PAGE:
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Does AI Art Spell the End of the Artist’s Way of Life?

An AI-produced painting sold at auction for $432,500. But is it a trend or just a novelty?
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We often hear hype that AI is replacing us at everything from reading the TV news to running for office — or running the world generally. Never mind at being a conversation partner, a friend, a date, a life partner. It’s even set to replace our pets, according to some.

Yet at the same time, a software pioneer tells us that general superhuman artificial intelligence is very unlikely because neither we nor machines can design something smarter than ourselves. Also, no combination of random and deterministic processing can increase mutual information (Levin’s Law).

One area affected by the controversy is the arts, for example. AI in its present form, clearly cannot write better novels and screenplays than people. But what about painting?  Software engineer Ben Dickson says no, not painting either.

Edmond Belamy GAN AI

Portrait of Edmond Belamy created by a GAN AI/YouTube

He also thinks that the nature of the problem is often misunderstood. For example, he offers some thoughts on the AI-produced portrait created by three French students using borrowed code that sold for $432,500 at a recent Christies’ art auction. Rather than announce that human artists are now doomed, Dixon interviewed a number of them and came away with a rather different picture, that “AI-generated art will improve, but artistic creativity will remain a human discipline.” Why?

“When you’re drawing a painting, composing a song, writing a novel (or even this blog post), your life experiences, culture, religion, political and social tendencies all mix into a jumble of emotions and chemical reactions that affect the result of your work. A real analysis of what goes into human creativity is beyond my knowledge or a single post. Suffice it to say that we can’t truly understand the human creativity process and every single work of human art is unique in its own right. Trying to reproduce it would effectively be like trying to step in the same river twice.” Even if it were possible, is it worth doing? Would an AI’s simulated experiences matter?

How does machine learning create art anyway?

At the heart of most recent AI innovations are neural networks, complex structures that are especially good at examining and matching patterns and classifying information. The deep learning techniques used in various art and music generation tools differ, but one specific technology that has become very popular is generative adversarial networks (GAN). GANs involve two neural networks, one that generates new data and a second one that evaluates the first one’s output to see if it passes for a specific class of data. Ben Dickson, “Deep learning is not a replacement for human creativity, period” at TechTalks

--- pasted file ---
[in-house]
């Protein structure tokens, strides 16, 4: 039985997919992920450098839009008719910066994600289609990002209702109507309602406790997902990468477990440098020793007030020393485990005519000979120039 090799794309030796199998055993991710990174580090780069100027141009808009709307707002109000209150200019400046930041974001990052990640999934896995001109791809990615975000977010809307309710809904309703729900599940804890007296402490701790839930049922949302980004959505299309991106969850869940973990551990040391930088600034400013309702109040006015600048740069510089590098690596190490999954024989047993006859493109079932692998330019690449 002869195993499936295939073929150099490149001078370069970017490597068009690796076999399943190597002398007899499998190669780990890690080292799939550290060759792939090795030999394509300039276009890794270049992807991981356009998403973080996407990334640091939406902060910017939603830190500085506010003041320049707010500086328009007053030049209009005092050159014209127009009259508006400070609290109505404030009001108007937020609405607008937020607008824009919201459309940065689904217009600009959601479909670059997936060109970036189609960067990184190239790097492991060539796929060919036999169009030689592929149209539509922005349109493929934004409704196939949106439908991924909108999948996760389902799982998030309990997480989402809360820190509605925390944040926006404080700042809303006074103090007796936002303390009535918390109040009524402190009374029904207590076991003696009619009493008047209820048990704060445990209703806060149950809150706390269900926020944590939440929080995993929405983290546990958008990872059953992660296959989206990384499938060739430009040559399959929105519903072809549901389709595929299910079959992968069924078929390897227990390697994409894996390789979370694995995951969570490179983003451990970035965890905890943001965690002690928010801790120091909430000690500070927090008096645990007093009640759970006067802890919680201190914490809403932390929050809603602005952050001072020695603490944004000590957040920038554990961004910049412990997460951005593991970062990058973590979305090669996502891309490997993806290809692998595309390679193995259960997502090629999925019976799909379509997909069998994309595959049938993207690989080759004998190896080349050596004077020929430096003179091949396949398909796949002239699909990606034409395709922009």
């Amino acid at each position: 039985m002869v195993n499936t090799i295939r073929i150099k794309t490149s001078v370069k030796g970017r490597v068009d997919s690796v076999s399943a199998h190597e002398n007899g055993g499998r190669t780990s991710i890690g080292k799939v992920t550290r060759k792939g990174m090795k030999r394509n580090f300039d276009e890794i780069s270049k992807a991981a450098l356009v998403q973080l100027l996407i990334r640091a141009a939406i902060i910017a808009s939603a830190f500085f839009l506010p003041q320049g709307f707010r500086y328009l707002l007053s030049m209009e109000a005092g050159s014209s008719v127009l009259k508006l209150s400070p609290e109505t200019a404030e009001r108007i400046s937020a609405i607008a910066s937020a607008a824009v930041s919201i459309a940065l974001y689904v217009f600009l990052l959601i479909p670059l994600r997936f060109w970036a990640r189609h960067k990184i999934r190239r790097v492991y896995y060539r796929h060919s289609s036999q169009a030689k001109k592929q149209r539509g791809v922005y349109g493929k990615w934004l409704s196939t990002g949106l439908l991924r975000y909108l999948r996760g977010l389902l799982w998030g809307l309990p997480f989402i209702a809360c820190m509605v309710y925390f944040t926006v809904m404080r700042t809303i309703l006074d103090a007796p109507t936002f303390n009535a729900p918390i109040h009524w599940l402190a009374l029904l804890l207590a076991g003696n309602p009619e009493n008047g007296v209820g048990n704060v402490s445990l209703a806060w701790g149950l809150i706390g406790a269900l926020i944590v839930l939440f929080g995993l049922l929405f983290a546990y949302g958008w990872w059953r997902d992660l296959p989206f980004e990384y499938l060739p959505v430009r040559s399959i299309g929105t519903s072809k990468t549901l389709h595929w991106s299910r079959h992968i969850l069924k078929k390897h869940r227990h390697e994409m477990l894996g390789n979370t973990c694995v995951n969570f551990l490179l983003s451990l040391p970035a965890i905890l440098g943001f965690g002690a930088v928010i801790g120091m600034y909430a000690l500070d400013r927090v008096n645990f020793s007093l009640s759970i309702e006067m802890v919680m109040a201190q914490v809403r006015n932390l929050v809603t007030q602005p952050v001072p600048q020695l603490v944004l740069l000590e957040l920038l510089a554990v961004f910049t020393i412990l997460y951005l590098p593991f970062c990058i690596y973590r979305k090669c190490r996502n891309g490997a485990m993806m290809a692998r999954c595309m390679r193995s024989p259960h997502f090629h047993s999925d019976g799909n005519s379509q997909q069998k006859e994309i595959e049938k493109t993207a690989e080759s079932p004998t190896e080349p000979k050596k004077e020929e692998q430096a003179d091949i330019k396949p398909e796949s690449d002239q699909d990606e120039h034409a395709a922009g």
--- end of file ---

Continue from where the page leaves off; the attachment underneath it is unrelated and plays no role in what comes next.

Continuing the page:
The output of such a system, refined and run often enough, will eventually produce a marketable item that, in a frame, will look like art to somebody. But most artists have more to communicate than that, whether they do it well or badly.

However, Dixon thinks Deep Learning can augment genuine human creativity: “For instance, neural networks can take a drawing and modify it to give it a Van Gogh or Picasso style. Another example is a tool developed by Google that uses machine learning to examine rough sketches and transform them into crisp drawings.” That raises a question, of course, whether a fill-in-the-blanks approach will stifle more creativity than it enhances. At some point, the artist must turn it all off and look deeper within, however challenging he finds the view.

The huge price tag for the AI art reminds us that what things sell for is not necessarily a function of the creativity involved: Elephant art, chimpanzee art, and found art can all fetch significant prices for a variety of reasons, including philanthropic, political, or historical ones. Creativity is not always a significant factor in determining the price.

As it happens, many of the ideas around AI-generated art are not brand new. In the 1940s, George Orwell (1903–1950) thought that a machine could write popular novels that did not require creative thinking and in the 1960s, computer visionaries made an experimental film with AI generating a short Western (cowboy story). That experiment and a recent attempt at sci-fi show that the product means something to the viewer to be viable and, generally speaking, machines don’t generate meaning on their own. We will need to support our local creative communities for that.

Artists can instantiate their ideas more efficiently using better tools. Michelangelo could be more precise than the Stone Age cave artists. But artists can’t just use AI to automate creativity so that the machine writes masterpieces while they doze off. Information does not create and arrange itself via magic.

Note: Ben Dickson offers a series of articles aimed at Demystifying AI.

See also: Could AI write novels?

Screenwriters jobs are not threatened by artificial intelligence Unless the public starts preferring mishmash to creativity (Robert J. Marks)

#2 AI hype for 2018: AI can write novels and screenplays better than the pros! (Robert J. Marks)

Does AI Art Spell the End of the Artist’s Way of Life?